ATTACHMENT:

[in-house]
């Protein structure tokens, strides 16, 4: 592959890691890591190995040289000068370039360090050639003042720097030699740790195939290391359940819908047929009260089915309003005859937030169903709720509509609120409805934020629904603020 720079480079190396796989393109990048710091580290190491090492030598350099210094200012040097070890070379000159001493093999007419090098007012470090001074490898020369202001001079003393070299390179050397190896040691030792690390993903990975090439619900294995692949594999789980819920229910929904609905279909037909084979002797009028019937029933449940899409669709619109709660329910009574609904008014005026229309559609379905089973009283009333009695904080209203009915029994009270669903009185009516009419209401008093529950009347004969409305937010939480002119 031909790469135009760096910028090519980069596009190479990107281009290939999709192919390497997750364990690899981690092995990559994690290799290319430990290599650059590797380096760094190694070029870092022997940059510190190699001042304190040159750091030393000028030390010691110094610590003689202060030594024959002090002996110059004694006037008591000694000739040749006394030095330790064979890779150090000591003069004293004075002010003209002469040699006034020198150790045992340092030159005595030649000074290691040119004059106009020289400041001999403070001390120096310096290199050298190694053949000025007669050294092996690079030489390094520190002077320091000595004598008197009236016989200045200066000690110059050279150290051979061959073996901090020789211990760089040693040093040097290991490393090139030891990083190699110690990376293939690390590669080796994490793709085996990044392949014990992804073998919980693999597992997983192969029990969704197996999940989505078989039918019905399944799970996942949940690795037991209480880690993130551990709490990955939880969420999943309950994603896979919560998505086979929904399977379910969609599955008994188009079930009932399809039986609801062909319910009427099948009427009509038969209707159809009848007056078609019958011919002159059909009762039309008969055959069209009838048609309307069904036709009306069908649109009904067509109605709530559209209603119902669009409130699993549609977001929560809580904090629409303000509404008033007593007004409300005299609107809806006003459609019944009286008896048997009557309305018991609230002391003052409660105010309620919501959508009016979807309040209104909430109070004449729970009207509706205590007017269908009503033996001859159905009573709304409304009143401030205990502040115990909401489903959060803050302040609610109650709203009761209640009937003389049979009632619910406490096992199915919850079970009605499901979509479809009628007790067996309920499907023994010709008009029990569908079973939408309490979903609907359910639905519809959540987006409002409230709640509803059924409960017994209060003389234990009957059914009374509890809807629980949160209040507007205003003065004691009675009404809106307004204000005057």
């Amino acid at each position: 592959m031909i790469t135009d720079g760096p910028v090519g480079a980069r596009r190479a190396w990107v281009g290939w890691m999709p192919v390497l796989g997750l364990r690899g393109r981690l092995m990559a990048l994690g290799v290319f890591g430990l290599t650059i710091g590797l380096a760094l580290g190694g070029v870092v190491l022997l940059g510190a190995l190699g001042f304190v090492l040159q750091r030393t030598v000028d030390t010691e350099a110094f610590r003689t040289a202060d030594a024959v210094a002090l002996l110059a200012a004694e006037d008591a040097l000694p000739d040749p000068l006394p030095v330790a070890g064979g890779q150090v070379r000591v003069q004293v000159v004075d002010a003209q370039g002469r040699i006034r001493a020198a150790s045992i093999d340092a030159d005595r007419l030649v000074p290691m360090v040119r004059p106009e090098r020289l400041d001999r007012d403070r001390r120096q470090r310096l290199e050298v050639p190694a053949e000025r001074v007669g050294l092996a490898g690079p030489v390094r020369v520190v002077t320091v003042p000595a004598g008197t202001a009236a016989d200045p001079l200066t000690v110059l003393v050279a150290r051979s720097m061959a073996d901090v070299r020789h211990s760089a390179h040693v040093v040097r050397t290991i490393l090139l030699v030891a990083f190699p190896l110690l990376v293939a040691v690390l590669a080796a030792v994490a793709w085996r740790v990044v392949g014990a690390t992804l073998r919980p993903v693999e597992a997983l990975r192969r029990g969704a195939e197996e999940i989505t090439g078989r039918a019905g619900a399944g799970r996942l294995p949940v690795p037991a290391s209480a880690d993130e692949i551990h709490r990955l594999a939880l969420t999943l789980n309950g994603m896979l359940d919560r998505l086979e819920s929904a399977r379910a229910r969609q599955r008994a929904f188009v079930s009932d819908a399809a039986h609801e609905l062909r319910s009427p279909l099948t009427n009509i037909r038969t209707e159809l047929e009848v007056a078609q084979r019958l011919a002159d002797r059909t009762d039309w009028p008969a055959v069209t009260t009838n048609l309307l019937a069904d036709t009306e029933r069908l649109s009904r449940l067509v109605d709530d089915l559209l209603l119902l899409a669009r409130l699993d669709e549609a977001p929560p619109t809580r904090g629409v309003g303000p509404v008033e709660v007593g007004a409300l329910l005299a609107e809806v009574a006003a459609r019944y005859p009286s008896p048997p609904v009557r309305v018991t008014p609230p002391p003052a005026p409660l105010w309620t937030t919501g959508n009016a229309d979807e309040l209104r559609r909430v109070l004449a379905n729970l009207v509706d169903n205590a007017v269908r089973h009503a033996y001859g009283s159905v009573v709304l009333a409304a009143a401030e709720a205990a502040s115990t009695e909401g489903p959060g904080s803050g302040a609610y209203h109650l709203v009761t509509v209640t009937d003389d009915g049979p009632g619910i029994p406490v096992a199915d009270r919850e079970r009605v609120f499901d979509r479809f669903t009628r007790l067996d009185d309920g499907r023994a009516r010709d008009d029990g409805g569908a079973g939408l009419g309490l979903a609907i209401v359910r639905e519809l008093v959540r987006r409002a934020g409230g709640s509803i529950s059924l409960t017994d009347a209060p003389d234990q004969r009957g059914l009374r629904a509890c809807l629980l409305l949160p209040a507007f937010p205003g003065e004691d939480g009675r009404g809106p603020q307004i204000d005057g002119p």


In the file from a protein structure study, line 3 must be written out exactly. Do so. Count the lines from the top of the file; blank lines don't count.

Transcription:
């Amino acid at each position: 592959m031909i790469t135009d720079g760096p910028v090519g480079a980069r596009r190479a190396w990107v281009g290939w890691m999709p192919v390497l796989g997750l364990r690899g393109r981690l092995m990559a990048l994690g290799v290319f890591g430990l290599t650059i710091g590797l380096a760094l580290g190694g070029v870092v190491l022997l940059g510190a190995l190699g001042f304190v090492l040159q750091r030393t030598v000028d030390t010691e350099a110094f610590r003689t040289a202060d030594a024959v210094a002090l002996l110059a200012a004694e006037d008591a040097l000694p000739d040749p000068l006394p030095v330790a070890g064979g890779q150090v070379r000591v003069q004293v000159v004075d002010a003209q370039g002469r040699i006034r001493a020198a150790s045992i093999d340092a030159d005595r007419l030649v000074p290691m360090v040119r004059p106009e090098r020289l400041d001999r007012d403070r001390r120096q470090r310096l290199e050298v050639p190694a053949e000025r001074v007669g050294l092996a490898g690079p030489v390094r020369v520190v002077t320091v003042p000595a004598g008197t202001a009236a016989d200045p001079l200066t000690v110059l003393v050279a150290r051979s720097m061959a073996d901090v070299r020789h211990s760089a390179h040693v040093v040097r050397t290991i490393l090139l030699v030891a990083f190699p190896l110690l990376v293939a040691v690390l590669a080796a030792v994490a793709w085996r740790v990044v392949g014990a690390t992804l073998r919980p993903v693999e597992a997983l990975r192969r029990g969704a195939e197996e999940i989505t090439g078989r039918a019905g619900a399944g799970r996942l294995p949940v690795p037991a290391s209480a880690d993130e692949i551990h709490r990955l594999a939880l969420t999943l789980n309950g994603m896979l359940d919560r998505l086979e819920s929904a399977r379910a229910r969609q599955r008994a929904f188009v079930s009932d819908a399809a039986h609801e609905l062909r319910s009427p279909l099948t009427n009509i037909r038969t209707e159809l047929e009848v007056a078609q084979r019958l011919a002159d002797r059909t009762d039309w009028p008969a055959v069209t009260t009838n048609l309307l019937a069904d036709t009306e029933r069908l649109s009904r449940l067509v109605d709530d089915l559209l209603l119902l899409a669009r409130l699993d669709e549609a977001p929560p619109t809580r904090g629409v309003g303000p509404v008033e709660v007593g007004a409300l329910l005299a609107e809806v009574a006003a459609r019944y005859p009286s008896p048997p609904v009557r309305v018991t008014p609230p002391p003052a005026p409660l105010w309620t937030t919501g959508n009016a229309d979807e309040l209104r559609r909430v109070l004449a379905n729970l009207v509706d169903n205590a007017v269908r089973h009503a033996y001859g009283s159905v009573v709304l009333a409304a009143a401030e709720a205990a502040s115990t009695e909401g489903p959060g904080s803050g302040a609610y209203h109650l709203v009761t509509v209640t009937d003389d009915g049979p009632g619910i029994p406490v096992a199915d009270r919850e079970r009605v609120f499901d979509r479809f669903t009628r007790l067996d009185d309920g499907r023994a009516r010709d008009d029990g409805g569908a079973g939408l009419g309490l979903a609907i209401v359910r639905e519809l008093v959540r987006r409002a934020g409230g709640s509803i529950s059924l409960t017994d009347a209060p003389d234990q004969r009957g059914l009374r629904a509890c809807l629980l409305l949160p209040a507007f937010p205003g003065e004691d939480g009675r009404g809106p603020q307004i204000d005057g002119p």